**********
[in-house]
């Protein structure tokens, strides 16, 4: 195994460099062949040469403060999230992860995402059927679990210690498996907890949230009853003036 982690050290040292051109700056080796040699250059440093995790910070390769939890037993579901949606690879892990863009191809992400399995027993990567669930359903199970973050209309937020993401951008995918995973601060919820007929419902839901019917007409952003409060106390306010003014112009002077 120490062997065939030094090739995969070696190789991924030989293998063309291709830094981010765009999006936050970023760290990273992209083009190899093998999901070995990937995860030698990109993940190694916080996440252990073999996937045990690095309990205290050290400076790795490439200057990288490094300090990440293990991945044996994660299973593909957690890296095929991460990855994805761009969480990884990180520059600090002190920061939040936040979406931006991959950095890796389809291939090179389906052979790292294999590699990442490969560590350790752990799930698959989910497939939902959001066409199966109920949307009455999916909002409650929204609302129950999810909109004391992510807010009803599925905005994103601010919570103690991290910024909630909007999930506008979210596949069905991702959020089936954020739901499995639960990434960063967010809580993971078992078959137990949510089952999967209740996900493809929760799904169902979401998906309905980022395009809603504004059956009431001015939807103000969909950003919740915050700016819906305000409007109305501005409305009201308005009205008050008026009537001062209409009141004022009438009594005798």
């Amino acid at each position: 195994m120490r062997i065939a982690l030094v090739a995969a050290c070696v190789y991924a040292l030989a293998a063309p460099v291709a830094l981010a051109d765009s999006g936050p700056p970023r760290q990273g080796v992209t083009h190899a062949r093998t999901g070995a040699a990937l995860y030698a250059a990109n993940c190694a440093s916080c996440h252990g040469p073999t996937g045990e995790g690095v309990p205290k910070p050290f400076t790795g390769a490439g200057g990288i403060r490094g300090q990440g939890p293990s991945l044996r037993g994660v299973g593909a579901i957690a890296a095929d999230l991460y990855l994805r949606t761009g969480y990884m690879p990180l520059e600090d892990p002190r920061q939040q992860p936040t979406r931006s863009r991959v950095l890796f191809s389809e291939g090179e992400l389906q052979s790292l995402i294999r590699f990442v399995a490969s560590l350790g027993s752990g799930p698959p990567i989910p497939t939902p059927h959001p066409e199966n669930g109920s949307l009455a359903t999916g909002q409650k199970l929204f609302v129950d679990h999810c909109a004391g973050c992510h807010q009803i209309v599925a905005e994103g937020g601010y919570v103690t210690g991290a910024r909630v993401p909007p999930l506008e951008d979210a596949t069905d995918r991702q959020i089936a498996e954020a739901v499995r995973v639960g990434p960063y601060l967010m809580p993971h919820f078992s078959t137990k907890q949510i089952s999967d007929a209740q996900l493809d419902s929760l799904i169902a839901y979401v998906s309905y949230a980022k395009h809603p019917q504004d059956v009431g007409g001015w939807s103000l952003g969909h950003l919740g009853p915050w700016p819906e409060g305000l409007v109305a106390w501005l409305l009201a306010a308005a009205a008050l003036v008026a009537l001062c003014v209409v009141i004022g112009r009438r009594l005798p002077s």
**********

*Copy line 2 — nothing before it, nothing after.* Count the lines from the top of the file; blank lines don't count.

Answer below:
């Protein structure tokens, strides 16, 4: 195994460099062949040469403060999230992860995402059927679990210690498996907890949230009853003036 982690050290040292051109700056080796040699250059440093995790910070390769939890037993579901949606690879892990863009191809992400399995027993990567669930359903199970973050209309937020993401951008995918995973601060919820007929419902839901019917007409952003409060106390306010003014112009002077 120490062997065939030094090739995969070696190789991924030989293998063309291709830094981010765009999006936050970023760290990273992209083009190899093998999901070995990937995860030698990109993940190694916080996440252990073999996937045990690095309990205290050290400076790795490439200057990288490094300090990440293990991945044996994660299973593909957690890296095929991460990855994805761009969480990884990180520059600090002190920061939040936040979406931006991959950095890796389809291939090179389906052979790292294999590699990442490969560590350790752990799930698959989910497939939902959001066409199966109920949307009455999916909002409650929204609302129950999810909109004391992510807010009803599925905005994103601010919570103690991290910024909630909007999930506008979210596949069905991702959020089936954020739901499995639960990434960063967010809580993971078992078959137990949510089952999967209740996900493809929760799904169902979401998906309905980022395009809603504004059956009431001015939807103000969909950003919740915050700016819906305000409007109305501005409305009201308005009205008050008026009537001062209409009141004022009438009594005798």